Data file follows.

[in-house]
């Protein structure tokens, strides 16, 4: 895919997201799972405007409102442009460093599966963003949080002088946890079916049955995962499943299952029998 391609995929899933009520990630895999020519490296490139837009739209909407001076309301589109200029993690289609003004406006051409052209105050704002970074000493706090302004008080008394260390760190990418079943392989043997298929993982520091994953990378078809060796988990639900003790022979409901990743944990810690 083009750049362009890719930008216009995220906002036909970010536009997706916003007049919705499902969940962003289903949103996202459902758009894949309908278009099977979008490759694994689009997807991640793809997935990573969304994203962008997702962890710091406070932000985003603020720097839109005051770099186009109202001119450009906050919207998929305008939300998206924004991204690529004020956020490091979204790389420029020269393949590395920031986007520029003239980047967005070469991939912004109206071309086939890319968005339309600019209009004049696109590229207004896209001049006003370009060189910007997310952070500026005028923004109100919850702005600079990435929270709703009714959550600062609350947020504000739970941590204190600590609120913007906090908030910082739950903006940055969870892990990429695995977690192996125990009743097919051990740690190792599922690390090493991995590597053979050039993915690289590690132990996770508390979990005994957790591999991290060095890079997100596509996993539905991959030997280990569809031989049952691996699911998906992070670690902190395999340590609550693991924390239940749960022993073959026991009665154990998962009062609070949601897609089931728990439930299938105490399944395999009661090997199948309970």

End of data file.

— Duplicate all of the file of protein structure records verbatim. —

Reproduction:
[in-house]
């Protein structure tokens, strides 16, 4: 895919997201799972405007409102442009460093599966963003949080002088946890079916049955995962499943299952029998 391609995929899933009520990630895999020519490296490139837009739209909407001076309301589109200029993690289609003004406006051409052209105050704002970074000493706090302004008080008394260390760190990418079943392989043997298929993982520091994953990378078809060796988990639900003790022979409901990743944990810690 083009750049362009890719930008216009995220906002036909970010536009997706916003007049919705499902969940962003289903949103996202459902758009894949309908278009099977979008490759694994689009997807991640793809997935990573969304994203962008997702962890710091406070932000985003603020720097839109005051770099186009109202001119450009906050919207998929305008939300998206924004991204690529004020956020490091979204790389420029020269393949590395920031986007520029003239980047967005070469991939912004109206071309086939890319968005339309600019209009004049696109590229207004896209001049006003370009060189910007997310952070500026005028923004109100919850702005600079990435929270709703009714959550600062609350947020504000739970941590204190600590609120913007906090908030910082739950903006940055969870892990990429695995977690192996125990009743097919051990740690190792599922690390090493991995590597053979050039993915690289590690132990996770508390979990005994957790591999991290060095890079997100596509996993539905991959030997280990569809031989049952691996699911998906992070670690902190395999340590609550693991924390239940749960022993073959026991009665154990998962009062609070949601897609089931728990439930299938105490399944395999009661090997199948309970």